Amoeblog

Where the samba takes you out of nowhere -- Visiting Santa Catalina Island and Avalon

Posted by Eric Brightwell, June 26, 2013 07:38pm | Post a Comment
Two weeks ago I made my first visit to one of California’s Channel Islands, Santa Catalina Island. For those that don’t know, Southern California is home to an archipelago of small, rugged islands off its coast. My 2012 New Year’s resolution was to visit one or more of the Channel Islands. Having failed to realize this wish by December of that year, I instead resolved to learn to tie a bow tie after being berated (jokingly, I think) for not knowing how do so despite operating a gentlemen’s shop. For the record, I accomplished this last minute resolution and wore a bow tie a few nights later New Year’s Eve that I tied all by myself. Any, since transportation via Catalina Express is free on one’s birthday, I decided to have another go at island life.

Pendersleigh & Sons Cartography's map of Santa Catalina Island
Pendersleigh & Sons Cartography's map of Santa Catalina Island 

Accompanying me in her debut appearance was Una. In order to get as much out of our adventure as possible, we departed at some pre-dawn hour. After a hastily-devoured meal from McDonald's (which, though simple and clarified three times, managed nonetheless to be both screwed up and roof-of-the-mouth blisteringly hot) we raced down the docks and leapt aboard the boat with about two minutes to spare.

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The Cooper Do-nuts Uprising - LGBT Heritage Month

Posted by Eric Brightwell, June 17, 2013 12:08pm | Post a Comment
Cooper Do-nuts sign
Cooper Do-nuts sign (image source: Stephen Seemayer and Pamela Wilson's film, Young Turks (1982)

May 1959: Seven years before Silver Lake's Black Cat Riot and ten before New York's Stonewall riots, a group of drag queens and hustlers clashed with LAPD officers at Cooper Do-nuts (also often referred to as Cooper's Doughnuts or Cooper's Donuts) usually considered to be the first gay uprising in modern history.




Before nearby Broadway arose as Los Angeles's premier theater district (around the 1920s), most of the nickelodeons and theaters were along Main Street -- two blocks east. In the 1930s and '40s, Downtown declined when Jews -- shunned from the downtown protestant establishment, moved their residences, businesses and investments to Hollywood, Midtown, and the Westside.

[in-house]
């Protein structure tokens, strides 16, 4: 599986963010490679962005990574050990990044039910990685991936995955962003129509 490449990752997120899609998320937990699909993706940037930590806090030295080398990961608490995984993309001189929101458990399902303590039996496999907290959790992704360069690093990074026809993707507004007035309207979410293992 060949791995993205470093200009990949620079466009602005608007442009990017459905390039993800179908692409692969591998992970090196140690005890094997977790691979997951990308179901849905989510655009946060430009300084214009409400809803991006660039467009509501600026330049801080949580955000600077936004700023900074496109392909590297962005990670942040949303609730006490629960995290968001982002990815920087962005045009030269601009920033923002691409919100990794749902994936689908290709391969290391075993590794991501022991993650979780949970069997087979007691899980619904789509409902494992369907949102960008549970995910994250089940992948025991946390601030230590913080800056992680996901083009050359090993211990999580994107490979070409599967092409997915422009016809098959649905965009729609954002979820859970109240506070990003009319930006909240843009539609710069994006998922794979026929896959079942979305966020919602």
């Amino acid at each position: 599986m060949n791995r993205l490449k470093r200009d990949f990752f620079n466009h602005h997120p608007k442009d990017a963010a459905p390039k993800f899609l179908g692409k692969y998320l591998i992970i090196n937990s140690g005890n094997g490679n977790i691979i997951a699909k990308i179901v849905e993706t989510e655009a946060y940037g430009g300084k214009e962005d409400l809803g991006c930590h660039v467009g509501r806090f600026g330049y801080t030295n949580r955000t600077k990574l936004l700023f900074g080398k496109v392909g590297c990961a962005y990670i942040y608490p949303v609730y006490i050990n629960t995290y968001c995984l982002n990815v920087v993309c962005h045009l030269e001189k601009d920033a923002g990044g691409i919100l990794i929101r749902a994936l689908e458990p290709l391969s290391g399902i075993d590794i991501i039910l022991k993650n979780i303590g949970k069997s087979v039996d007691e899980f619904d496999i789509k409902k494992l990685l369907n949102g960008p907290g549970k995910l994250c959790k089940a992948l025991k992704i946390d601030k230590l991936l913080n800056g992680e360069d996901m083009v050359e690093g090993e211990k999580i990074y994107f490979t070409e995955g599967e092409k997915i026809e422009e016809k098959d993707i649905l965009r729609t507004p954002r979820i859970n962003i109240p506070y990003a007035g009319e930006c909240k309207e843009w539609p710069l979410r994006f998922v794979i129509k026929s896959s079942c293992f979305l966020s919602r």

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Dragnet - The greatest police procedural and realest of the real

Posted by Eric Brightwell, June 12, 2013 06:27pm | Post a Comment
DUMMM DAH-DUM DUM

Though nowadays the Dragnet franchise is best  emembered today as a TV series (or two TV series), it began existence as was most exceptional as a radio dramaDragnet starred Jack Webb as Sergeant Joe Friday, an LAPD detective who, when the series began, lived at home with his mother and later on his own in a Silver Lake bachelor pad. It first aired on 3 June, 1949. The day was a Friday; it was warm in Los AngelesDragnet Fatima


Sriracha 101: Dispelling myths and misinformation about Sriracha

Posted by Eric Brightwell, June 5, 2013 08:40pm | Post a Comment

Huy Fong sriracha (source: NPR)


As much as I try to resist the urge to be a know-it-all (and recognize the fact that I don’t, in fact, even know that much – especially about the very things most worth knowing), occasionally I have to get all Bobby Fletcher (the famous checkersmaster) and drop some science of the sort that's right under your nose. It's 2013 and everyone loves sriracha now, dear but few have their facts straight.



THE RISE IN VIETNAMESE FOOD'S PROFILE


The Hanoi Cooking Center (image source: Global Travel Mate)

In the last decade or so, masses of semi-adventurous, non-Vietnamese Angelenos discovered Vietnamese cuisine. While many non-Vietnamese Asian-Americans had long known about Vietnamese food (and the rooster sauce that is ubiquitous at Southern California Vietnamese restaurants), Vietnamese food's profile skyrocketed when they it when white folks declared it the new Thai.

We cannot walk the floor at night in peace -- a look back at Perry Boys

Posted by Eric Brightwell, May 29, 2013 04:56pm | Post a Comment
Fred Perry

18 May was the 104th birthday of Fred Perry. As someone who'd generally rather poorly play any sport than watch others, no matter how good, this occasion in and of itself didn't mean much to me. Fred Perry was, I've read, a great tennis player but I reckon his name conjures up images of tennis shirts rather than tennis players. And for anyone remotely aware of youth subcultures, Fred Perry shirts have been part of many style tribes' uniforms. In fact, Fred Perry was so popular with a Mancunian tribe that arose in the late 1970s that they came to be known as "Perry Boys."


A BRIEF HISTORY OF TENNIS SHIRTS

Rene LaCoste and Fred Perry
Lacoste (left) and Perry (right) in their creations (image source: Modern Gentleman Magazine)


The tennis shirt was invented in 1929 by French tennis star Jean René Lacoste but Fred Perry introduced several innovations to the article of clothing. As with Lacoste, Fred Perry shirts only came in white when they were introduced in 1952. The now signature twin-tipping was reportedly introduced to placate the demands of West Ham United football fans. When members of the Mod subculture adopted the shirt, more colors were added to cater to their tastes. (Fred Perry also invented the modern wrist sweatband although there's no excuse for wearing those off the court). 

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